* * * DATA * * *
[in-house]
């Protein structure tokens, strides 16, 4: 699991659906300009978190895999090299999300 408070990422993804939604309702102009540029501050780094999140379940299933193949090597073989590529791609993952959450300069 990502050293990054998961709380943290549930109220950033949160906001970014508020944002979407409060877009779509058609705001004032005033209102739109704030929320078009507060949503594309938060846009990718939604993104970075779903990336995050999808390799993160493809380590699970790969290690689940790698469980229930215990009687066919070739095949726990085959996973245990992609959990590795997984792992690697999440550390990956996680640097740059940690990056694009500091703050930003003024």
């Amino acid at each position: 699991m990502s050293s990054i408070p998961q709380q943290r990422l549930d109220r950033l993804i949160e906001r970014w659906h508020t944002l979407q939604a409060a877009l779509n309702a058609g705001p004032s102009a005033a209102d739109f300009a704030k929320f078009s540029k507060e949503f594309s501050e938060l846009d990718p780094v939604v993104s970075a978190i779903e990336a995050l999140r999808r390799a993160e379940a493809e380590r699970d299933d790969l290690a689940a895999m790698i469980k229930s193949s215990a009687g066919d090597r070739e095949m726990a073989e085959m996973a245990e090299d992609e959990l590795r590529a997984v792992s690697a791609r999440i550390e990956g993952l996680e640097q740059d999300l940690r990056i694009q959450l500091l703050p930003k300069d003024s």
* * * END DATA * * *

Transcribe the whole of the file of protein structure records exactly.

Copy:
[in-house]
């Protein structure tokens, strides 16, 4: 699991659906300009978190895999090299999300 408070990422993804939604309702102009540029501050780094999140379940299933193949090597073989590529791609993952959450300069 990502050293990054998961709380943290549930109220950033949160906001970014508020944002979407409060877009779509058609705001004032005033209102739109704030929320078009507060949503594309938060846009990718939604993104970075779903990336995050999808390799993160493809380590699970790969290690689940790698469980229930215990009687066919070739095949726990085959996973245990992609959990590795997984792992690697999440550390990956996680640097740059940690990056694009500091703050930003003024």
């Amino acid at each position: 699991m990502s050293s990054i408070p998961q709380q943290r990422l549930d109220r950033l993804i949160e906001r970014w659906h508020t944002l979407q939604a409060a877009l779509n309702a058609g705001p004032s102009a005033a209102d739109f300009a704030k929320f078009s540029k507060e949503f594309s501050e938060l846009d990718p780094v939604v993104s970075a978190i779903e990336a995050l999140r999808r390799a993160e379940a493809e380590r699970d299933d790969l290690a689940a895999m790698i469980k229930s193949s215990a009687g066919d090597r070739e095949m726990a073989e085959m996973a245990e090299d992609e959990l590795r590529a997984v792992s690697a791609r999440i550390e990956g993952l996680e640097q740059d999300l940690r990056i694009q959450l500091l703050p930003k300069d003024s």